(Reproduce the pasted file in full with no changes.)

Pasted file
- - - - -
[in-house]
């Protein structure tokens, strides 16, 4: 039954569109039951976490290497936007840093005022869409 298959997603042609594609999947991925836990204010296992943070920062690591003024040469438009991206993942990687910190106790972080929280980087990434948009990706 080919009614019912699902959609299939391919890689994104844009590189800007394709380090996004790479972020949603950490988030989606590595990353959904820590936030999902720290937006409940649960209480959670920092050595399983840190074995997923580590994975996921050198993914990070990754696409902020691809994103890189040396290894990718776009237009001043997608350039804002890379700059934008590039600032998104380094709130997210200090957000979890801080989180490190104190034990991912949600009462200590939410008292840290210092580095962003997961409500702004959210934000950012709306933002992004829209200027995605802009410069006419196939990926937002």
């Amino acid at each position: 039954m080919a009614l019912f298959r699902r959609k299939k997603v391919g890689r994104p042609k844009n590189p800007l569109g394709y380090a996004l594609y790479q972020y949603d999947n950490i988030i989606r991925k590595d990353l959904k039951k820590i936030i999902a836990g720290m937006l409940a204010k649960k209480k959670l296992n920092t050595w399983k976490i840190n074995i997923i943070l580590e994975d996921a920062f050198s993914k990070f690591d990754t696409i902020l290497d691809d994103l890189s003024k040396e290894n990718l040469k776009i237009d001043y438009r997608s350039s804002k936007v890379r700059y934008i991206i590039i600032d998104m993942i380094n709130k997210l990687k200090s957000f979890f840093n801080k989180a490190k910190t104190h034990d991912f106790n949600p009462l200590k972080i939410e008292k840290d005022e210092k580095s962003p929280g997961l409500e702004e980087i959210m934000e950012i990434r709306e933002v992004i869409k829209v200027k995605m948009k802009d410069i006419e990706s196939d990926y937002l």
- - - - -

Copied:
[in-house]
């Protein structure tokens, strides 16, 4: 039954569109039951976490290497936007840093005022869409 298959997603042609594609999947991925836990204010296992943070920062690591003024040469438009991206993942990687910190106790972080929280980087990434948009990706 080919009614019912699902959609299939391919890689994104844009590189800007394709380090996004790479972020949603950490988030989606590595990353959904820590936030999902720290937006409940649960209480959670920092050595399983840190074995997923580590994975996921050198993914990070990754696409902020691809994103890189040396290894990718776009237009001043997608350039804002890379700059934008590039600032998104380094709130997210200090957000979890801080989180490190104190034990991912949600009462200590939410008292840290210092580095962003997961409500702004959210934000950012709306933002992004829209200027995605802009410069006419196939990926937002």
């Amino acid at each position: 039954m080919a009614l019912f298959r699902r959609k299939k997603v391919g890689r994104p042609k844009n590189p800007l569109g394709y380090a996004l594609y790479q972020y949603d999947n950490i988030i989606r991925k590595d990353l959904k039951k820590i936030i999902a836990g720290m937006l409940a204010k649960k209480k959670l296992n920092t050595w399983k976490i840190n074995i997923i943070l580590e994975d996921a920062f050198s993914k990070f690591d990754t696409i902020l290497d691809d994103l890189s003024k040396e290894n990718l040469k776009i237009d001043y438009r997608s350039s804002k936007v890379r700059y934008i991206i590039i600032d998104m993942i380094n709130k997210l990687k200090s957000f979890f840093n801080k989180a490190k910190t104190h034990d991912f106790n949600p009462l200590k972080i939410e008292k840290d005022e210092k580095s962003p929280g997961l409500e702004e980087i959210m934000e950012i990434r709306e933002v992004i869409k829209v200027k995605m948009k802009d410069i006419e990706s196939d990926y937002l």